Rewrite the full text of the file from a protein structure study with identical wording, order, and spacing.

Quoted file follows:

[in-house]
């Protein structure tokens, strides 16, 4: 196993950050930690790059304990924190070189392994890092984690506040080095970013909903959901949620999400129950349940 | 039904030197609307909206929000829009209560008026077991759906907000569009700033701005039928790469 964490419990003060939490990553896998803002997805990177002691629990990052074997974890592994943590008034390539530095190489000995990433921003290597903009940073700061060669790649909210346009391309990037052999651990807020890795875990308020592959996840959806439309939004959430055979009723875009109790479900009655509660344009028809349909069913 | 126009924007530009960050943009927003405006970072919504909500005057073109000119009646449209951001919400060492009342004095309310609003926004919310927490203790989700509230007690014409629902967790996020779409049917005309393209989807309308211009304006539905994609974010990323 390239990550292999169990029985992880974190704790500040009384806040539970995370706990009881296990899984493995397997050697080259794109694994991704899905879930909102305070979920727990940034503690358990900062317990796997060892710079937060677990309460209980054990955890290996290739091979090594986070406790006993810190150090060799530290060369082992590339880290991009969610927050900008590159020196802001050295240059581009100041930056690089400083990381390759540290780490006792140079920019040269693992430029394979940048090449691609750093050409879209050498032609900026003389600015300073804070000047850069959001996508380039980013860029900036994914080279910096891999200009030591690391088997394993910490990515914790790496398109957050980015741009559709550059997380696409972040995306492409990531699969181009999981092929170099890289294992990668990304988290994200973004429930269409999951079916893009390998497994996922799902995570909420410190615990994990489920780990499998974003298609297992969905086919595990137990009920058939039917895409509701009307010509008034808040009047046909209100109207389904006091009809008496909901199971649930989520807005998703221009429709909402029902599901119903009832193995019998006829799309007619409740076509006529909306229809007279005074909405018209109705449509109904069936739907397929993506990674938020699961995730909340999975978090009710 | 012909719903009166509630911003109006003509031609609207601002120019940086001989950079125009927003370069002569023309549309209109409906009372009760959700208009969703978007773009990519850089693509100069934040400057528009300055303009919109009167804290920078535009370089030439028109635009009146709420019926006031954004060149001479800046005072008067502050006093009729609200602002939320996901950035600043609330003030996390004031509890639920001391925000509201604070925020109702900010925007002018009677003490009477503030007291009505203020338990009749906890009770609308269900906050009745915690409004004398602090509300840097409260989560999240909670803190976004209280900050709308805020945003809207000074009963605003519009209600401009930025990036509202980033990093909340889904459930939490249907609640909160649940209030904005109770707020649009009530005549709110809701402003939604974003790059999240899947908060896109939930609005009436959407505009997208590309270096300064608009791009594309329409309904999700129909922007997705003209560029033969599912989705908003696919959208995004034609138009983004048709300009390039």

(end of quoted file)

[in-house]
């Protein structure tokens, strides 16, 4: 196993950050930690790059304990924190070189392994890092984690506040080095970013909903959901949620999400129950349940 | 039904030197609307909206929000829009209560008026077991759906907000569009700033701005039928790469 964490419990003060939490990553896998803002997805990177002691629990990052074997974890592994943590008034390539530095190489000995990433921003290597903009940073700061060669790649909210346009391309990037052999651990807020890795875990308020592959996840959806439309939004959430055979009723875009109790479900009655509660344009028809349909069913 | 126009924007530009960050943009927003405006970072919504909500005057073109000119009646449209951001919400060492009342004095309310609003926004919310927490203790989700509230007690014409629902967790996020779409049917005309393209989807309308211009304006539905994609974010990323 390239990550292999169990029985992880974190704790500040009384806040539970995370706990009881296990899984493995397997050697080259794109694994991704899905879930909102305070979920727990940034503690358990900062317990796997060892710079937060677990309460209980054990955890290996290739091979090594986070406790006993810190150090060799530290060369082992590339880290991009969610927050900008590159020196802001050295240059581009100041930056690089400083990381390759540290780490006792140079920019040269693992430029394979940048090449691609750093050409879209050498032609900026003389600015300073804070000047850069959001996508380039980013860029900036994914080279910096891999200009030591690391088997394993910490990515914790790496398109957050980015741009559709550059997380696409972040995306492409990531699969181009999981092929170099890289294992990668990304988290994200973004429930269409999951079916893009390998497994996922799902995570909420410190615990994990489920780990499998974003298609297992969905086919595990137990009920058939039917895409509701009307010509008034808040009047046909209100109207389904006091009809008496909901199971649930989520807005998703221009429709909402029902599901119903009832193995019998006829799309007619409740076509006529909306229809007279005074909405018209109705449509109904069936739907397929993506990674938020699961995730909340999975978090009710 | 012909719903009166509630911003109006003509031609609207601002120019940086001989950079125009927003370069002569023309549309209109409906009372009760959700208009969703978007773009990519850089693509100069934040400057528009300055303009919109009167804290920078535009370089030439028109635009009146709420019926006031954004060149001479800046005072008067502050006093009729609200602002939320996901950035600043609330003030996390004031509890639920001391925000509201604070925020109702900010925007002018009677003490009477503030007291009505203020338990009749906890009770609308269900906050009745915690409004004398602090509300840097409260989560999240909670803190976004209280900050709308805020945003809207000074009963605003519009209600401009930025990036509202980033990093909340889904459930939490249907609640909160649940209030904005109770707020649009009530005549709110809701402003939604974003790059999240899947908060896109939930609005009436959407505009997208590309270096300064608009791009594309329409309904999700129909922007997705003209560029033969599912989705908003696919959208995004034609138009983004048709300009390039």